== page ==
Chapter8 - CHAPTER 8 _ Privileges B. THE FEDERAL RULE...

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CHAPTER 8 ______________________________ Privileges B. THE FEDERAL RULE Question for Classroom Discussion [p. 560] Diversity action in federal district court by Plaintiff against Defendant, a trucking company. Plaintiff seeks damages for personal injury following a collision between her car and Defendant’s 18-wheeler. At trial, Defendant calls Witness, who secretly “bugged” Plaintiff’s attorney’s office and listened in during a private conversation between Plaintiff and her attorney. In that conversation, Plaintiff allegedly admitted being responsible for causing the accident. Plaintiff objects on grounds of attorney-client privilege. The federal courts in the state whose substantive law governs the case hold that otherwise privileged conversations overheard by an eavesdropper are privileged if the parties took reasonable steps to ensure confidentiality. The state’s own courts, however, hold that otherwise confidential communications lose their privileged status if they are overheard. How should the court rule on Plaintiff’s objection? C. GENERAL PRINCIPLES Questions for Classroom Discussion [p. 567] 1. Plaintiff, who has brought a personal injury action, meets with her attorney in a busy pub to discuss Plaintiff’s case. Though they speak in hushed tones, their conversation is overheard by Witness, a friend of Defendant, who is sitting at the next table. At trial, Defendant calls Witness to testify about the conversation she overheard. Plaintiff objects on grounds the conversation was privileged. How should the court rule? 2. Defendant, out on bail awaiting trial on a criminal charge, speaks with her attorney about the case using a cellular phone. Unknown to Defendant, a glitch in the signals causes the conversation to be transmitted to Witness, who is located nearby speaking on her own cellular phone. Witness reports the conversation to the police, and the prosecution calls her to testify at trial about what she heard. Defendant objects on 1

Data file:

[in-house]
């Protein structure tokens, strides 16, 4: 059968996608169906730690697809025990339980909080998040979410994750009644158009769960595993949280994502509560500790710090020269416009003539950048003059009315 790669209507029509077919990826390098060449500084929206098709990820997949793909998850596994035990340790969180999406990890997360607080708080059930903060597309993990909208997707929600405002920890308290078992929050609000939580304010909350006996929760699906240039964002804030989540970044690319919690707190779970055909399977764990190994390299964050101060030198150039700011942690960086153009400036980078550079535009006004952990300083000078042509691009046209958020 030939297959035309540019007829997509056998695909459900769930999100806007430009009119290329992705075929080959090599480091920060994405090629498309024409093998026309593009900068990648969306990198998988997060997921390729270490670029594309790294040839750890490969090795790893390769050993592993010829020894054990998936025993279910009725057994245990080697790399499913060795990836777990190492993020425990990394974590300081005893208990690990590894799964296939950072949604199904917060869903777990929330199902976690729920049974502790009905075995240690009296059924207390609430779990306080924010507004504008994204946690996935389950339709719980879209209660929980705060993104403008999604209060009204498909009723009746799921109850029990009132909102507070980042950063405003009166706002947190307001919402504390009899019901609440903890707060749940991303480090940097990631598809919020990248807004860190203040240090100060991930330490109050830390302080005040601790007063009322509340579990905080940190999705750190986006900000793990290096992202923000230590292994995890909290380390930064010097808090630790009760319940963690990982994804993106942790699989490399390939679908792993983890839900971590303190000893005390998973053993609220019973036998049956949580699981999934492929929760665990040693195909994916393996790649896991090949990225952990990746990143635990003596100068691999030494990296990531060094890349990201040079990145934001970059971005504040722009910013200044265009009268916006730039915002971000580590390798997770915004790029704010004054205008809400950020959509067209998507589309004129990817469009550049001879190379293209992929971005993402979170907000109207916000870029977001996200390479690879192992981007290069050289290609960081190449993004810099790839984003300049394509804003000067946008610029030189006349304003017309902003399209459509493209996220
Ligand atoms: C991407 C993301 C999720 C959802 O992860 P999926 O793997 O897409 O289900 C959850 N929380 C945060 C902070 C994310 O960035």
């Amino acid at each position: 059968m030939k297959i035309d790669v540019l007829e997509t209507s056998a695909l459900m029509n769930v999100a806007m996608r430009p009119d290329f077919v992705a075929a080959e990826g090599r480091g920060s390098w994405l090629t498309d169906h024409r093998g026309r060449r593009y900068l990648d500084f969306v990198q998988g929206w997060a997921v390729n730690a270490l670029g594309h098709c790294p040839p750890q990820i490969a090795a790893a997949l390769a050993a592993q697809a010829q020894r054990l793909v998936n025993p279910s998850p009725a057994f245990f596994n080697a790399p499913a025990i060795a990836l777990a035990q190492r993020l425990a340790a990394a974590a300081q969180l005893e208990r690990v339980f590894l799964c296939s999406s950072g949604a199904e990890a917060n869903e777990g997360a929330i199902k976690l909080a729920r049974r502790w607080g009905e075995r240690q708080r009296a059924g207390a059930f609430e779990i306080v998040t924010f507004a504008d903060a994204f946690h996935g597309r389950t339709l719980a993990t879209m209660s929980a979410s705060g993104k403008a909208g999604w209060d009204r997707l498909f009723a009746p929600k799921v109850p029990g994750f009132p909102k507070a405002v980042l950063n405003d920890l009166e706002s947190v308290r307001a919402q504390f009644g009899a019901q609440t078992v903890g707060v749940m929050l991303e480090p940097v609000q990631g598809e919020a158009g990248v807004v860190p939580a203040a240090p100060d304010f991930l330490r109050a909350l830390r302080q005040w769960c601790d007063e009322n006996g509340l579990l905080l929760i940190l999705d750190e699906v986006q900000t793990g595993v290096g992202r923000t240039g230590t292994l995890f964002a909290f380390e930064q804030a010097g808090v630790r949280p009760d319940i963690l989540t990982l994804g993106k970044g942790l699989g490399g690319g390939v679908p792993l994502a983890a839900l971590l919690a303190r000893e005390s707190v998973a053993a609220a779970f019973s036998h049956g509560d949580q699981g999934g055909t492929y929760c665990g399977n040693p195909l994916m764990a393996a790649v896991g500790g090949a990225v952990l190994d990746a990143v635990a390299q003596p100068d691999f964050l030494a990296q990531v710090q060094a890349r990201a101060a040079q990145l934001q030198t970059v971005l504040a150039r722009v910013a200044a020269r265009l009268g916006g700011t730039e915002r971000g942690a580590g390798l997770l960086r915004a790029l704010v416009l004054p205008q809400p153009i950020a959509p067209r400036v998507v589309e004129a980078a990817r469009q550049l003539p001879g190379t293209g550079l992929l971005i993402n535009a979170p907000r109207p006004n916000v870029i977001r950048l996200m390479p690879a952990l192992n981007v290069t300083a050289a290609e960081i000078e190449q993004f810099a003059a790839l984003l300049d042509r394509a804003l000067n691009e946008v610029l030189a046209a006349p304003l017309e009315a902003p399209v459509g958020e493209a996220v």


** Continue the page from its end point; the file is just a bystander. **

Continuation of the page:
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grounds of privilege. How should the court rule? 3. Defendant has been charged with murder and is housed in the county jail awaiting trial. In preparation for trial, Defendant meets with her attorney in a conference room provided for that purpose. Unknown to Defendant and her attorney, part of their conversation is overheard by a jail guard who was sitting in the room next to the conference room. At trial, the prosecution calls the employee to testify about the conversation. Plaintiff objects on grounds of privilege. How should the court rule? What if the guard is in plain view but the jail refuses for security purposes to allow prisoners to meet privately with visitors, including lawyers? 4. Breach of contract action. Plaintiff takes Defendant’s deposition, and asks Defendant about conversations she had with her attorney. Defendant objects on the basis of the attorney-client privilege. Plaintiff responds that the privilege does not apply because the deposition is part of the discovery process, not the trial, and the rules of evidence
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Chapter8 - CHAPTER 8 _ Privileges B. THE FEDERAL RULE...

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